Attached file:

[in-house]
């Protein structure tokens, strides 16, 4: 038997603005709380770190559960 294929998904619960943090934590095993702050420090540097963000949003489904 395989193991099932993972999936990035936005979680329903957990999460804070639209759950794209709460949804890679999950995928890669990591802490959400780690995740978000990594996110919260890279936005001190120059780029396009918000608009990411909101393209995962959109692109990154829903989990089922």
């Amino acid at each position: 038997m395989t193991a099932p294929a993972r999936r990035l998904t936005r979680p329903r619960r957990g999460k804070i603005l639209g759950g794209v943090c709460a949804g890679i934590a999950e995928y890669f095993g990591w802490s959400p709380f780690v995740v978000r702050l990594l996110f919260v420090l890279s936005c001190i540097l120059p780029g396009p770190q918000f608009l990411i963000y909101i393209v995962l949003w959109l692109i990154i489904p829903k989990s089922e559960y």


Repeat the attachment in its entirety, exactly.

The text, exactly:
[in-house]
């Protein structure tokens, strides 16, 4: 038997603005709380770190559960 294929998904619960943090934590095993702050420090540097963000949003489904 395989193991099932993972999936990035936005979680329903957990999460804070639209759950794209709460949804890679999950995928890669990591802490959400780690995740978000990594996110919260890279936005001190120059780029396009918000608009990411909101393209995962959109692109990154829903989990089922």
């Amino acid at each position: 038997m395989t193991a099932p294929a993972r999936r990035l998904t936005r979680p329903r619960r957990g999460k804070i603005l639209g759950g794209v943090c709460a949804g890679i934590a999950e995928y890669f095993g990591w802490s959400p709380f780690v995740v978000r702050l990594l996110f919260v420090l890279s936005c001190i540097l120059p780029g396009p770190q918000f608009l990411i963000y909101i393209v995962l949003w959109l692109i990154i489904p829903k989990s089922e559960y």